Boston control over GCC?
Greenfield Recorder 12/01/2011, Page A01
By JOHN TILTON
GREENFIELD — A report released by the Boston Foundation on the role and oversight of community colleges has met resistance in western Massachusetts.
The nonprofit foundation’s report calls for, among other things, stronger central oversight and a refocused mission on work force development for the Bay State’s 15 community colleges.
The report’s recommendation would remove much of the authority from the local boards of trustees and transfer that authority to a central state body, leaving the local trustees with an advisory role.
The Boston Foundation is a community foundation composed of nearly 900 charitable groups. Its report was called “The Case for Community Colleges: Aligning Higher Education and Workforce Needs in Massachusetts.”
However, there has been resistance to the report, especially from community colleges in western Massachusetts that feel they were not adequately represented and decry the report for being Boston-centric.
“There is no data from western Massachusetts in the report,” said Greenfield Community College President Bob Pura. “The demands of a community college must be understood from a community and regional perspective.”
There was once central control of the community colleges, said Pura, but authority has since been transferred back to the communities’ boards of trustees.
“We are on the ground, and we know what the needs of the community are,” said chairman of the GCC board of trustees Timothy Farrell.
Farrell said that GCC is thriving under the current system of community direction, and to make suggestions for broad-stroke changes without consulting the community colleges or businesses of western Massachusetts is misguided.
“If they want to look to a success story, they only need to look to GCC to see how well a community college can function under the current system,” said Farrell.
Pura said removing authority from the board of trustees would result in a disconnect between the direction the state wants to go and the needs of the community.
“Communities know best what community colleges ought to be about,” said Pura.
The report calls for the state to “clarify the mission of community colleges, with a priority on preparing students to meet critical labor market needs.” In general, said Pura, the report calls for narrowing the community colleges’ focus to work force development.
Pura and Farrell both agree that as the single point of access to higher education in the community, GCC’s mission should be comprehensive.
“We have a strong professional program geared specifically toward work force development,” said Pura. “In addition, we have a very strong tradition of helping students transfer to four-year colleges.”
Pura has touted this transfer tradition before. In the class of 2009, 36 percent of GCC students transferred to a four-year-college after their first year at GCC, and approximately 50 percent of all graduates move on to a four year college, said Pura.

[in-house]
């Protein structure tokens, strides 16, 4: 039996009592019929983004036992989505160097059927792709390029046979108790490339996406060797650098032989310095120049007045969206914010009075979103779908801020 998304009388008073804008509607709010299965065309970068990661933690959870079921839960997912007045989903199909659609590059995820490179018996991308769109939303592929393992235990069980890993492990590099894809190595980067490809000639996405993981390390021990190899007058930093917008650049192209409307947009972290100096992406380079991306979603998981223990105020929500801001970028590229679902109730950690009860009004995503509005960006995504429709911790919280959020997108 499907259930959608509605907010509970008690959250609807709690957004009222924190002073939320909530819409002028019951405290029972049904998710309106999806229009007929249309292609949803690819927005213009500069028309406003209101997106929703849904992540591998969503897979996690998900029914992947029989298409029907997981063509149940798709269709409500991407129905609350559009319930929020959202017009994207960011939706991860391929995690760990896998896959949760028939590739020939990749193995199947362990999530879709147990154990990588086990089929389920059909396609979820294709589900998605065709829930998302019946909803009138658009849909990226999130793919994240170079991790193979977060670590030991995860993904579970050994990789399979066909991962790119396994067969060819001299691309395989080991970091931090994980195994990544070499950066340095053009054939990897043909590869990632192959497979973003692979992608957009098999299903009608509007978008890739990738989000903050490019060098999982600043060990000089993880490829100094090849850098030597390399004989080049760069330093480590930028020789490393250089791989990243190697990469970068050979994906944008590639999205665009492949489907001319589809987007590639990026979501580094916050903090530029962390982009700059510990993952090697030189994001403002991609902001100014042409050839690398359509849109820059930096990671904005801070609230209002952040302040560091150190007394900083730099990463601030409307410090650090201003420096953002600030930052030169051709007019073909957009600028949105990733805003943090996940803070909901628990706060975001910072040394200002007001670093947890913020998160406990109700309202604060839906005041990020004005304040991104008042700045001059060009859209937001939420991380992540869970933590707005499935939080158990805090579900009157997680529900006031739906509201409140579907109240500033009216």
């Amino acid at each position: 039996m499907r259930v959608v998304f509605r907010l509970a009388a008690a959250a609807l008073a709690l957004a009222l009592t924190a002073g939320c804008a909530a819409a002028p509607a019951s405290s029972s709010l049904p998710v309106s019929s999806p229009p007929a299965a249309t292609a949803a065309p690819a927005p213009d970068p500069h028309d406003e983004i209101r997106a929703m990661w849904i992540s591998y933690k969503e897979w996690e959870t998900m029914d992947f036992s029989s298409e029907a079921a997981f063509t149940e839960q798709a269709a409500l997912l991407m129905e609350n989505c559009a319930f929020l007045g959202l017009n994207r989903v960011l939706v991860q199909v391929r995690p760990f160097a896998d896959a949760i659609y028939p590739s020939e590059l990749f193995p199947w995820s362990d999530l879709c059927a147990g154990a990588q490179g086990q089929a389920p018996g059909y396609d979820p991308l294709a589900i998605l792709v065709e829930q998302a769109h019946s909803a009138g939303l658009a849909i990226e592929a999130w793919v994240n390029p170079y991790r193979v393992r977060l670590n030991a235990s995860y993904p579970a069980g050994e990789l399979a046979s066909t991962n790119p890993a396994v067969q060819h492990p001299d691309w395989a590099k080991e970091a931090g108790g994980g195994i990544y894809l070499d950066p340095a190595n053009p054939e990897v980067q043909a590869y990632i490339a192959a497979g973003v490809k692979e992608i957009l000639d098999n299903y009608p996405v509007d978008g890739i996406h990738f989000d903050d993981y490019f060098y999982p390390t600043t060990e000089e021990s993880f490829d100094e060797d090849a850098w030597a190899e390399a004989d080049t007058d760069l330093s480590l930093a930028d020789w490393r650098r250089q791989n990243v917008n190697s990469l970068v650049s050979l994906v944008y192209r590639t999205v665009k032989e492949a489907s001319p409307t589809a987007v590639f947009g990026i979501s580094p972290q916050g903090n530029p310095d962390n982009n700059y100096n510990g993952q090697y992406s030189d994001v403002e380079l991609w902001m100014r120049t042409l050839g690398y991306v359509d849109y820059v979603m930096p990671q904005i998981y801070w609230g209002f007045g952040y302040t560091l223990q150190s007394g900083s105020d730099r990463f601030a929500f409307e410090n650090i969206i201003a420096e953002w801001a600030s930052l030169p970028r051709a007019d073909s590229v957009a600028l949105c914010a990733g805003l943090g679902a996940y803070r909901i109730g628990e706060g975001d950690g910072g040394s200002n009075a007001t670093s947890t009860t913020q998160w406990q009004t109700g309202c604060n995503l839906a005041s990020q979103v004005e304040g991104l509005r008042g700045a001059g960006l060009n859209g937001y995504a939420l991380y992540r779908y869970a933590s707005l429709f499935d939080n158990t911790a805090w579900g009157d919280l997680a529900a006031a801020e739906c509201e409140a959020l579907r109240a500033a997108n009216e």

This is a trend that seems to continue to be growing as the cost of higher education increases. A bachelor’s degree can cost as much as $200,000, said Pura. Taking courses at GCC, which are less expensive, and transferring the credits to a four-year college can reduce that cost burden.
“This college provides a wonderful entry way to the baccalaureate,” said Pura. “This study is insensitive to the needs of the working families in our community who find the cost of higher education spiraling out of control.” Farrell said the report neglects the differences between the eastern and western portions of the state. In Franklin County, GCC is viewed as the affordable entryway to a fouryear degree, he said.
“To view community colleges from purely work force development is missing the mark on why community colleges were established and the purpose they are serving today,” said Farrell.
Pura believes the report does make some valid points that need a voice on Beacon Hill.
A central argument to the report is that community colleges can provide an educated citizenry and work force for the 21st century and need more sustainable funding.
However, state funding continues to drop.
In 1978, state funding to community colleges hovered around 95 percent but has since dropped to approximately 45 percent of GCC’s budget, said Pura, which is lower than the estimated 67 percent cited by the report.
The report itself will not implement any changes. However, the foundation has enough political clout that the report is likely to be the topic of discussion today in the Joint Committee on Higher Education.
“This study recognizes the importance of community colleges in the work force and the significant need for funding that has been declining for the past 20 years,” said state Rep. Paul Mark, who is a member of the Joint Committee on Higher Education.
However, Mark disagrees with the report’s call for more central oversight.
“Anytime you centralize power, more people in western Massachusetts get forgotten, so I don’t see how this would be a good idea at all.”
Mark said there has been no proposal in the Legislature to change the current system.
“We want to work toward a balanced model where we can work hand-in-hand,” said Pura. “I think that is an achievable goal.”
In a recent interview, Gov. Deval Patrick said the goal of higher education is to prepare for life-long success in a high skill, high knowledge economy as a life-long learner, said Pura.
“This study does not lead the pathway to that end,” said Pura. “This college does.”
You can reach John Tilton at: email@example.com or 413-772-0261, ext. 264